The opinion of the court was delivered by: STEWART
Torres v. Sachs, 73 Civ. 3921 is a class action which commenced on September 12, 1973 to redress alleged violations of the plaintiffs' right to vote in the November 6, 1973 general election and in all future federal, state and local elections in New York City. Plaintiffs base their claim on the First and Fourteenth Amendments to the United States Constitution, the Voting Rights Act of 1965, 42 U.S.C. § 1973 et seq., the Voting Rights Amendment of 1970, 42 U.S.C. § 1973aa et seq., and 42 U.S.C. § 1983.
A preliminary injunction was issued by this Court on September 26, 1973 concerning the November, 1973 election, and on November 8, 1973 plaintiffs moved for summary judgment. There are no genuine issues of material fact in dispute, and, accordingly this action is ripe for summary judgment.
The defendants, the Board of Elections of the City of New York and its members, through the Corporation Counsel, have opposed plaintiffs' motion on the ground that the relief sought had already been made the policy of the Board of Elections of the City of New York at the time of the filing of the complaint in this case. On September 18, 1973, it was resolved by the Board of Elections that all elections in the City of New York would be on bilingual ballots and that County Chairmen of the major political parties would be requested to furnish Spanish-speaking inspectors in election districts having at least 5% Spanish-speaking voters. For reasons stated herein the above resolution does not suffice to assure the class in this action full and effective electoral rights.
This Court has jurisdiction of this action under 28 U.S.C. § 1343(3) and (4) and 42 U.S.C. §§ 1973 et seq. and 1973aa et seq.
The starting point in this controversy is the fact that persons born in Puerto Rico after April 10, 1899 are citizens of the United States. 8 U.S.C. §§ 1101(a)(38), 1401(a), 1402. Being citizens from birth, they are not required to learn English as are immigrant applicants for United States citizenship from non-English speaking foreign countries. 8 U.S.C. § 1423. Puerto Rico is a bilingual country but the primary language of its people and in its classrooms is Spanish. Many citizens, therefore, who are born and educated in Puerto Rico are unable to speak, understand or read English.
Prior to the November 6, 1973 election, the defendant Board of Elections conducted elections in English only, in that they prepared and distributed ballots, voting instructions and other election materials in English only and failed to provide bilingual personnel at appropriate polling places to assist the Spanish-speaking voters.
Section 4(e) of the Voting Rights Act of 1965 (42 U.S.C. § 1973 (e)) forbade "conditioning the right to vote" of a person educated for a period of six years in an American-flag school where English was not the language of instruction on his or her degree of fluency in the English language. It is clear from the legislative history and from the language of the Act itself that the class protected by this provision was the Puerto Rican community residing in the United States.
In 1970, Congress amended the Voting Rights Act to prohibit all states from using any literacy tests for a period of five years. 42 U.S.C. § 1973aa(a).
The sixth grade education requirement of Section 4(e) was eliminated, thereby prohibiting the denial of the right to vote in any election of any person educated in Puerto Rico, whatever the extent of his or her education, where that denial was because of an inability to read, write or understand the English language.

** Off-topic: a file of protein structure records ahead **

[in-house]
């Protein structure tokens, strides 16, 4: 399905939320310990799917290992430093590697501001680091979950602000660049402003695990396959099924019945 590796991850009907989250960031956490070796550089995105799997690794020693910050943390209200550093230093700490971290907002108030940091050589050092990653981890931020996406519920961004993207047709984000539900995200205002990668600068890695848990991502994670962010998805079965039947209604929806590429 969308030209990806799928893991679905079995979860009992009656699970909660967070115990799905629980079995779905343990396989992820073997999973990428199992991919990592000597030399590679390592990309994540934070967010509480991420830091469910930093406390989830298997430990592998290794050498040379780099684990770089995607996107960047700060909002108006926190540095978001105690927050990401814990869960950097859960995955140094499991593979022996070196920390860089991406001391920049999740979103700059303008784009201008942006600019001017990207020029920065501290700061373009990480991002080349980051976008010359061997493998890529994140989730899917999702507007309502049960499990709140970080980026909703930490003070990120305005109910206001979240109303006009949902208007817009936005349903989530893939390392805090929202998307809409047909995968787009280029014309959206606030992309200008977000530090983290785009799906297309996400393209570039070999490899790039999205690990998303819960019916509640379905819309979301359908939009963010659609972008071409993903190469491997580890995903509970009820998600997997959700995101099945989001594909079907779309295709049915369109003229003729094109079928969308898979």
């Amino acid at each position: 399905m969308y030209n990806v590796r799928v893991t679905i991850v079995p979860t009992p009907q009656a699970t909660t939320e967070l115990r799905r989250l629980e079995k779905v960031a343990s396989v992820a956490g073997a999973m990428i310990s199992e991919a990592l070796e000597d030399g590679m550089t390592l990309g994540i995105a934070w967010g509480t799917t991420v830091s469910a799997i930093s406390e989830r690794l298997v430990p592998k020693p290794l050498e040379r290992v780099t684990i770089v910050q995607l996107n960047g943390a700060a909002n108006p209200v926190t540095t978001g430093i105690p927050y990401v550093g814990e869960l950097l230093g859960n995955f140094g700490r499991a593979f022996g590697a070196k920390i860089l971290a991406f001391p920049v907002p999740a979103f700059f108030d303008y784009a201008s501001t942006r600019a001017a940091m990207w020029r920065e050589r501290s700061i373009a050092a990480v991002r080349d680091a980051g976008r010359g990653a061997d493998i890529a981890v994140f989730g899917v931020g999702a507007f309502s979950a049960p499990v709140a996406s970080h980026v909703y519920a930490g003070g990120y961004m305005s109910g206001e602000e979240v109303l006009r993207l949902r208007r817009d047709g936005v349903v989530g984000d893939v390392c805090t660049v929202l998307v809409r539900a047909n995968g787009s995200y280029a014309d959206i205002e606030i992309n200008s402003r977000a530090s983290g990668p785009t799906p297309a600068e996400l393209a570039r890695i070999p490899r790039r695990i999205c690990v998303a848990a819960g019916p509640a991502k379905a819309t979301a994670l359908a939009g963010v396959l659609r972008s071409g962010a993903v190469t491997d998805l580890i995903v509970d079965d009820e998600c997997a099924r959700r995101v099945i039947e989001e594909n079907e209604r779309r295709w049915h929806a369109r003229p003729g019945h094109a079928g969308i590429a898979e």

These prohibitions protect the voting rights of the plaintiff class before this Court. New York City's past English-only election system constitutes a condition on the plaintiffs' right to vote based on their ability to "read, write, understand, or interpret any matter in the English language" as presently proscribed by Section 4(e) and the 1970 Voting Rights Amendment.
In order that the phrase "the right to vote" be more than an empty platitude, a voter must be able effectively to register his or her political choice. This involves more than physically being able to pull a lever or marking a ballot.
It is simply fundamental that voting instructions and ballots, in addition to any other material which forms part of the official communication to registered voters prior to an election, must be in Spanish as well as English, if the vote of Spanish-speaking citizens is not to be seriously impaired. Simple logic also requires that the assistance given to the plaintiff class of voters at the polls on election day by trained representatives of the Board of Elections be in a language they understand, in order that their vote will be more than a mere physical act void of any meaningful choice. Plaintiffs cannot cast an effective vote without being able to comprehend fully the registration and election forms and the ballot itself.
The fact that the defendants have resolved to take some steps in the direction of giving Spanish-speaking citizens an effective vote is an inadequate assurance for such a fundamental right in a free society.
It is also significant that the defendants took no step to provide election assistance in Spanish prior to this Court's orders in Lopez v. Dinkins, 73 Civ. 695 (S.D.N.Y. Feb. 14, 1973) and prior to the commencement of this action on September 12, 1973.
It is clear to this Court that defendants' past practices and procedures deprive plaintiffs of their full rights protected by the Voting Rights Act of 1965, and the 1970 Amendment. We now order the defendants to take steps that will ...